(Reuters/Jonathan Ernst)

The (only) Jeb vs. Hillary silver lining: An end to gross public displays of Bush-Clinton affection

It would at least be funny to watch the ruthless Bush and Clinton clans set about destroying each other again


Jim Newell
December 17, 2014 11:15PM (UTC)

Now that former Gov. Jeb Bush is kinda-sorta in the presidential race and is looking to divide, conquer and fundraise his way to his birthright of a Republican Party nomination, we're facing the all-too-real possibility of the Jeb-Hillary presidential matchup, the nadir our nation has been hurtling toward for 30 years. Bereft of any brighter, optimistic ideals, our respective party establishments are calling in Mommy and Daddy and the billions of dollars they can summon to lord over the twilight.

Jeb vs. Hillary 2016 has been a predictable scenario for the nation to find itself in ever since, well, Barack Obama beat Hillary Clinton for the 2008 Democratic presidential nomination. She would be back as soon as Obama was done running for president, and Jeb would finally get his chance after "enough time" had passed following his brother's collapsing of domestic and international order.

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The Clinton and Bush families knew that they'd get their shot soon enough and, to rub it in the country's face, they've been palling around these past however-many years, not even pretending to disguise their pleasure in how American power seems to funnel naturally in their direction.

Since we can't look forward to much in a Jeb-Hillary matchup -- and again, it's really Jeb who's going to have the most difficulty fulfilling his side of the arrangement -- we can at least enjoy certain sideshows that will play themselves out along the long march toward the status quo. We can at least enjoy watching this nauseating kissy-faced relationship of recent times between the Bush and Clinton families fall to tatters as the two clans revert to their more natural warlike bunkers and seek to eliminate each other.

The 1992 election was marked by Bill Clinton portraying George H.W. Bush as a lousy old fart presiding over a crap economy and George H.W. Bush trashing Clinton as a vulgar young sexaholic swindler. They were each correct. Bill Clinton's argument prevailed, though, and Bush Senior resented him for a while. The Bush family got its revenge in 2000 when H.W.'s moronic eldest spawn was able to "win" a presidential election largely by contrasting his staunch Christian family values against those of the philanderer tainting the Oval Office with extra-spousal blow jobs.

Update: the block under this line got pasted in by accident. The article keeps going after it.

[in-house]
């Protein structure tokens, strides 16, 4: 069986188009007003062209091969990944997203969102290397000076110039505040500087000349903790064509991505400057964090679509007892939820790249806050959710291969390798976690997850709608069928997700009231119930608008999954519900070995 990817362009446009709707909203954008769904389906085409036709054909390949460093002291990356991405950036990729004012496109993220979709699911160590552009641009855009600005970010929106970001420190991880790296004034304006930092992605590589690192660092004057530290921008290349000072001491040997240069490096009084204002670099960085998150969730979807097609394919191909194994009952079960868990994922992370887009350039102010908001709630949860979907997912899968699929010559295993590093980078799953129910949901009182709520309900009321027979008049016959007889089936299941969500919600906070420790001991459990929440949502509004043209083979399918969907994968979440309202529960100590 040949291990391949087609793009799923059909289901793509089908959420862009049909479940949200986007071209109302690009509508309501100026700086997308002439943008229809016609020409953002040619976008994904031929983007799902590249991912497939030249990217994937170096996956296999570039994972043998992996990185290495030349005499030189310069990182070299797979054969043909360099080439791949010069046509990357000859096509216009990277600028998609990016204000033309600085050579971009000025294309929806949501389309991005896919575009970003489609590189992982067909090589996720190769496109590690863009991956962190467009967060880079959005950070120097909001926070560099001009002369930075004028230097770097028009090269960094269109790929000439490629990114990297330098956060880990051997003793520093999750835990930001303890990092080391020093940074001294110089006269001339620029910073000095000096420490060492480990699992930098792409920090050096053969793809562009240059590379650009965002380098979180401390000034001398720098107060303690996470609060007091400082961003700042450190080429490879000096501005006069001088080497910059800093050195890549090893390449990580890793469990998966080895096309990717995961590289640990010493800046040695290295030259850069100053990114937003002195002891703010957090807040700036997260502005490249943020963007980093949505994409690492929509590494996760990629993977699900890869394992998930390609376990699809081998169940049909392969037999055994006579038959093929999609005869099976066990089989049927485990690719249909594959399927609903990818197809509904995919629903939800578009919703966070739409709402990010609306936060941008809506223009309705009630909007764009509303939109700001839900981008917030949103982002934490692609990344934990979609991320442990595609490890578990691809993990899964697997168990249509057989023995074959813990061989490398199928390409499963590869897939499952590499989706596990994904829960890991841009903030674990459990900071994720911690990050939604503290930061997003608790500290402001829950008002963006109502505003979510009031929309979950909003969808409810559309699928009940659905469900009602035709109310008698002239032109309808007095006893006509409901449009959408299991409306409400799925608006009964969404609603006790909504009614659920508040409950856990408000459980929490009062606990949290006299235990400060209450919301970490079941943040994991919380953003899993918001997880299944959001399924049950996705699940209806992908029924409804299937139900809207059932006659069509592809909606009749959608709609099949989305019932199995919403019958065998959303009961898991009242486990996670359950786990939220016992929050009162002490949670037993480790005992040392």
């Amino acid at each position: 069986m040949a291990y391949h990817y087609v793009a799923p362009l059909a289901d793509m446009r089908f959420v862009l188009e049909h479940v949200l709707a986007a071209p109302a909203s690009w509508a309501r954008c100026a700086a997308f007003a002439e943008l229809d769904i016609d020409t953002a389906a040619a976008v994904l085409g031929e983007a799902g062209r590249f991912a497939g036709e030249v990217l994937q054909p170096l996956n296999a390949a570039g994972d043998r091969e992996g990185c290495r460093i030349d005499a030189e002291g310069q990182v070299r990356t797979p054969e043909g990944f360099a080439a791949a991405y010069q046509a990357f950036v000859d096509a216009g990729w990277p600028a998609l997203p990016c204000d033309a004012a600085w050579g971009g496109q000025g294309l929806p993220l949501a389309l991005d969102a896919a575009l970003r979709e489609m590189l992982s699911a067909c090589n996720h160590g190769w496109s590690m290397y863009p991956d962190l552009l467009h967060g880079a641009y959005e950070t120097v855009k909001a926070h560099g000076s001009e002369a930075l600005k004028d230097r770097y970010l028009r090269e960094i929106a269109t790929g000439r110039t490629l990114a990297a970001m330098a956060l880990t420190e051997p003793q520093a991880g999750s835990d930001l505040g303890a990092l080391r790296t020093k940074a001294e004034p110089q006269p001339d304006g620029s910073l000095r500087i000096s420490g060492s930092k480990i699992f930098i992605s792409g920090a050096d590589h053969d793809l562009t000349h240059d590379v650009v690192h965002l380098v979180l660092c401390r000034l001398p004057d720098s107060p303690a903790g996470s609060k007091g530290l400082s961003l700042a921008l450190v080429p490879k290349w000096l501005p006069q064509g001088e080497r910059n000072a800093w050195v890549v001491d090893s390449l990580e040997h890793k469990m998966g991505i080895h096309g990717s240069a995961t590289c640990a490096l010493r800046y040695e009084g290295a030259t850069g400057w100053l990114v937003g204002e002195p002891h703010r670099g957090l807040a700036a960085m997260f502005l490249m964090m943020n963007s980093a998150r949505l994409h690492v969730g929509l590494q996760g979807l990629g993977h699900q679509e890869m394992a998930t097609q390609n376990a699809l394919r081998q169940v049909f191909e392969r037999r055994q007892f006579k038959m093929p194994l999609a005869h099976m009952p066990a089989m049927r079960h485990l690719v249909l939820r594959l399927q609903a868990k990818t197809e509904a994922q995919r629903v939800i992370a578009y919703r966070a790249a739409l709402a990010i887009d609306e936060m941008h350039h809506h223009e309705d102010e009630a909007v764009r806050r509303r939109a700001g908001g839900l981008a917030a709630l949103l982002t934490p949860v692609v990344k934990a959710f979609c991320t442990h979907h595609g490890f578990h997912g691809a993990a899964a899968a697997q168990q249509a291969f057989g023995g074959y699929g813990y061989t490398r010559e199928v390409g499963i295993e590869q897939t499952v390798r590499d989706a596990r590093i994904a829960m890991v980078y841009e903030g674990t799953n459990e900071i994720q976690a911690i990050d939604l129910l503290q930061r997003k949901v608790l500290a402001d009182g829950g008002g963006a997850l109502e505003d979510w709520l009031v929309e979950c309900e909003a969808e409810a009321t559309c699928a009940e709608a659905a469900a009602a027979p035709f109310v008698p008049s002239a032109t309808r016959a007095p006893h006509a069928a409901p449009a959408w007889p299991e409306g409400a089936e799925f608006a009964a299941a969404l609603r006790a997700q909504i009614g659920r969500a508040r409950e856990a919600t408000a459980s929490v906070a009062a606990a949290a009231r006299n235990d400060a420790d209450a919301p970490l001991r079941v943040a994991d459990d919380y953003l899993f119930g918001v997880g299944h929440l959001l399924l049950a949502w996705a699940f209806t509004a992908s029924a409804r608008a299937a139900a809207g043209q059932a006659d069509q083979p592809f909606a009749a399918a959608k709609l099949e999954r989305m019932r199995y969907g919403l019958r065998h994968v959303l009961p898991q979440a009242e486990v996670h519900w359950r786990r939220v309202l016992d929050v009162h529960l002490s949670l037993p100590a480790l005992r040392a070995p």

Since then -- once they realized that they could more or less trade off power between the families every few election cycles; a good arrangement if you can get it -- there's been a gradual thawing of relationships. At times this arrangement can lead to productive ends, like drawing attention and funds for humanitarian relief.

But ever since George W. Bush left office, the familial relationship has taken a sharp turn toward farce. As Glenn Greenwald notes, they speak of each other as literal family now. Barbara Bush thinks of Bill Clinton as part of the family and Bush Senior as Clinton's adoptive father. Bill Clinton welcomes Poppy and Barb's parentage. And just recently, the world was treated to this display of intra-plutocrat fraternalism on social media:

[embedtweet id="532669062539931649"]

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To which "George W. Bush" responded on Instagram:

Thanks, 42! Hope you like the book about your pal, #41. #HowAreYouSTILLNotOnInstagram #PresidentialGrammers #BrotherFromAnotherMother

Jesus Christ. Do people enjoy this? Would people enjoy reading a buddy-buddy account of the boomer generation's top war criminal and neoliberal huckster, respectively, spending a day at Magic Mountain?

They'd better get it done soon. Because if it's Jeb and Hillary, the play dates will stop. This is a silver lining of the race, a modest, entertaining tradeoff for what's otherwise a fulfillment of American political stagnation: We'll get to watch these two families at each other's throats again. Barbara, George H.W. and George W. Bush will disavow their brother-son and his candidate wife as moral abominations in the face of God and country. The Clintons will lambast the Bushes as calcified, entitled blue-blood warlord frauds.

These are the two most selfish, ruthless political families in the country, and that's why they've had such success. It will be funny, at least, to watch them confront each other anew in the next stage of the dialectic and remind the country what sort of creatures they really are behind all the winking, knowing backslaps.


Jim Newell

Jim Newell covers politics and media for Salon.

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